And what part of County Antrim are you from?” Okay, I know a golden rule of journalism writing is don’t begin with a quote, but I’m breaking that rule as these were the first words which former IRA commander turned Stormont deputy First Minister, the late Martin McGuinness, said to me during my time as a freelance reporter with BBC Radio Foyle in Derry in 1983.
I recall his warm handshake, soft-spoken voice – and his icy cold eyes. Some two decades later, I had another meeting with McGuinness at Stormont when he was Sinn Fein’s education minister in the power-sharing Executive.
My dad was an Ulster Unionist MLA and Stormont Commissioner. I was his press officer. We were in the basement restaurant in Parliament Buildings. McGuinness was looking for a space to sit and was on his own; he paused beside me; I offered him a seat. We didn’t chat about politics; just our respective love of fishing. He was polite, courteous and friendly – but the same icy cold eyes remained.
As I reflect on my personal relationship with McGuinness along with the current political impasse at Stormont, it becomes clear that what is needed is not a change of strategy or tactics by the DUP or Sinn Fein – but a rethinking of their respective ideologies of Unionism and Republicanism.
Some pundits portray McGuinness as the man who moved his ideology from the bomb to the ballot box; replacing armed conflict with democratic debate. Others suggest he never left the IRA, merely placed more emphasis on the Sinn Fein peace strategy than IRA violence.
Whatever the McGuinness legacy to the peace process or Republicanism, one fact is inescapable: republicans and unionists will have to rethink the direction of their ideologies as they prepare for a post Brexit island. The status quo cannot continue, otherwise Ireland as an economic entity will descend into nothing more than a third-rate banana republic.
For Sinn Fein, it needs to create a new brand of Republicanism which will never again embrace the tactic of a terror campaign. That bomb and bullet campaign may have made it the majority voice in Northern nationalism, but with the centenary of the bloody Irish Civil War only a few years away, terrorism commemorations are a non-starter if Sinn Fein is to be a major player in a future Dail coalition administration in Dublin.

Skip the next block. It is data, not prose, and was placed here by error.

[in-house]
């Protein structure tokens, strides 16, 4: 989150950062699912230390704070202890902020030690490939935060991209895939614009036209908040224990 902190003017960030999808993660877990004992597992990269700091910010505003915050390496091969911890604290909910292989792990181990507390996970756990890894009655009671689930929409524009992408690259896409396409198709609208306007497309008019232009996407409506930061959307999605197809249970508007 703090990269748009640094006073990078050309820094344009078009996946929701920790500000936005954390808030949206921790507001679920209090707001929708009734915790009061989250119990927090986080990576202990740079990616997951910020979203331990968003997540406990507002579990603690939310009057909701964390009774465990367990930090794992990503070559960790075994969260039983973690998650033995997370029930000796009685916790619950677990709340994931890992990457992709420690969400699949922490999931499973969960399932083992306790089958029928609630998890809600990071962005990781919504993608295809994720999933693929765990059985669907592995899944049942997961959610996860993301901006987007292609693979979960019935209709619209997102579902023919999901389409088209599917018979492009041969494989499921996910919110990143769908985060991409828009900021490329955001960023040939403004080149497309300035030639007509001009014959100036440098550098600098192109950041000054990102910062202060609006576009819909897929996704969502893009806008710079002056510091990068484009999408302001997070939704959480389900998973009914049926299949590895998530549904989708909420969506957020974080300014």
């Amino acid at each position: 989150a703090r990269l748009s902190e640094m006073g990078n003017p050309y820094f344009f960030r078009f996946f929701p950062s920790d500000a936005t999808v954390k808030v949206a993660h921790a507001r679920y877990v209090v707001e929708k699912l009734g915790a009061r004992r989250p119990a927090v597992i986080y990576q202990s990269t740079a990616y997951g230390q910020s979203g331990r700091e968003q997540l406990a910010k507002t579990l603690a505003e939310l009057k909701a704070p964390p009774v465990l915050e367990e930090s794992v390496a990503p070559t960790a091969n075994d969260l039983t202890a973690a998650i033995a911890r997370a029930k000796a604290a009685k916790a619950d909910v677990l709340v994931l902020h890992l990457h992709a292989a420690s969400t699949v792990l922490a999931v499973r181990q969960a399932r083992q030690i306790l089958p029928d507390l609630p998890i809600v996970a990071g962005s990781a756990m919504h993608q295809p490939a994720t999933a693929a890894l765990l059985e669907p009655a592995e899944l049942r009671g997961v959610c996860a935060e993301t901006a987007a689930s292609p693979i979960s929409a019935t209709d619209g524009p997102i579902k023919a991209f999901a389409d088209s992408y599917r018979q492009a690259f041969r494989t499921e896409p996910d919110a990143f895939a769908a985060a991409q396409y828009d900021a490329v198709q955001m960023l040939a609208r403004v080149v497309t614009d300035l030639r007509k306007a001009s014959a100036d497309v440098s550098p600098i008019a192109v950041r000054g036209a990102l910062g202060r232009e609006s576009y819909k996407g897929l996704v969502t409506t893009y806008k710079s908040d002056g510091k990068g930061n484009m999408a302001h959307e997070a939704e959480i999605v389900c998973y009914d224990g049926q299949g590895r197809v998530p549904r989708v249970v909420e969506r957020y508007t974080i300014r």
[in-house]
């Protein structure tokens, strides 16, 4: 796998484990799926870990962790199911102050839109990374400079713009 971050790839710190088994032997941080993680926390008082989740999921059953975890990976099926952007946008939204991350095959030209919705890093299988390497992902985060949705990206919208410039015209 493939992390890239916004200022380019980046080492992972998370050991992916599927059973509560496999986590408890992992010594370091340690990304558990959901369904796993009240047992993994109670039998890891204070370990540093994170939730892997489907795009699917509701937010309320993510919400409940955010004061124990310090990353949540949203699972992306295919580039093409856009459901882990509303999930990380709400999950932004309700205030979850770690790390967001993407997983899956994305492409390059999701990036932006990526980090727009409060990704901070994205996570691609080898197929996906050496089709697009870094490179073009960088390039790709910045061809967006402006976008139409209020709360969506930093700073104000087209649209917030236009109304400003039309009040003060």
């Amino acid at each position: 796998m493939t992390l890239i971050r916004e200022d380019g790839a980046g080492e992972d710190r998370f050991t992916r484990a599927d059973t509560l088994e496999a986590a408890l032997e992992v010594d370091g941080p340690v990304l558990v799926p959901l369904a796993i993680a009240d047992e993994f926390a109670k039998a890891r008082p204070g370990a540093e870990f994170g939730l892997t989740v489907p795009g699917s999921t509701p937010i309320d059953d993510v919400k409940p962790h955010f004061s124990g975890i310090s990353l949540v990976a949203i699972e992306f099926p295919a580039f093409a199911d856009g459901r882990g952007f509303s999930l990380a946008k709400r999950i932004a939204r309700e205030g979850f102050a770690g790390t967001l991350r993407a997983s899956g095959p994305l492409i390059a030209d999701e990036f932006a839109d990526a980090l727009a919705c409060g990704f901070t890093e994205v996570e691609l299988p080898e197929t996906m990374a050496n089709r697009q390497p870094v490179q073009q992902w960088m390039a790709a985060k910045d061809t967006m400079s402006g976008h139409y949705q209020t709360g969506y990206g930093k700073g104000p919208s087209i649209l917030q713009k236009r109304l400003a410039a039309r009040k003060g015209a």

The future Sinn Fein ideology can only take Republicanism in one viable direction – back to its founding roots of 1905 when Ireland was part of the British Empire and dominion status was the political solution preferred by the party’s founding father, Arthur Griffith. The revolutionaries of 1916 may have championed the cause of a 32-county democratic socialist republic, but a united Ireland as envisaged by Rising leader James Connolly’s Irish Socialist Republican Party is pure political fantasy as Brexit looms.
Sinn Fein must accept the bitter reality that dominion status for Ireland is the best it can hope for. All other options will only spark a second – and even more bloody – Irish Civil War with Northern loyalists.
Sinn Fein must also come to terms with the wishes of about a million Unionists in Northern Ireland, as well as the fact that the Southern Protestant population is starting to increase again after decades of decline following partition in the 1920s. Republicans must also recognise that their battle with the Catholic Church in Ireland for the hearts and minds of nationalists is over, given the Church’s dire record of child sex abuse. The iron grip which the Catholic Church once had as one of Europe’s greatest bastions of Catholicism outside the Vatican has crumbled as a litany of child sex abuse scandals rock the institution.
But what of Unionism? It has a moral duty to rethink it’s ‘Not an Inch’ and ‘No Surrender’ mentality. Unionism has got to redefine its ideology of loyalty outside the six counties of Northern Ireland. That does not mean it becomes a carbon copy of the liberal, secularist thinking of the centre ground Alliance Party, it means Unionism must start thinking on an all-island basis and also develop a Southern Ireland identity. Primarily, it must devise an ideology which allows it to re-engage with its traditional roots – the Protestant Loyal Orders, the Christian denominations, the marching musical bands fraternity, the loyalist working class, the so-called ‘Garden Centre Unionists’ who support the Union, but are too politically apathetic to bother to vote.
If Unionism is to remain as a viable political ideology in Ireland, it must ditch the secularist liberal thinking which has polluted the pro-Union parties for the past decade. It must adopt a clear Christian socialist agenda which its founding fathers achieved when the Ulster Unionist Council was launched in 1905.
If ‘normal’, ‘stable’ politics are to return, Unionism and Republicanism need to forget about the tactics of ‘playing hard ball’ and go back to their respective 1905 roots.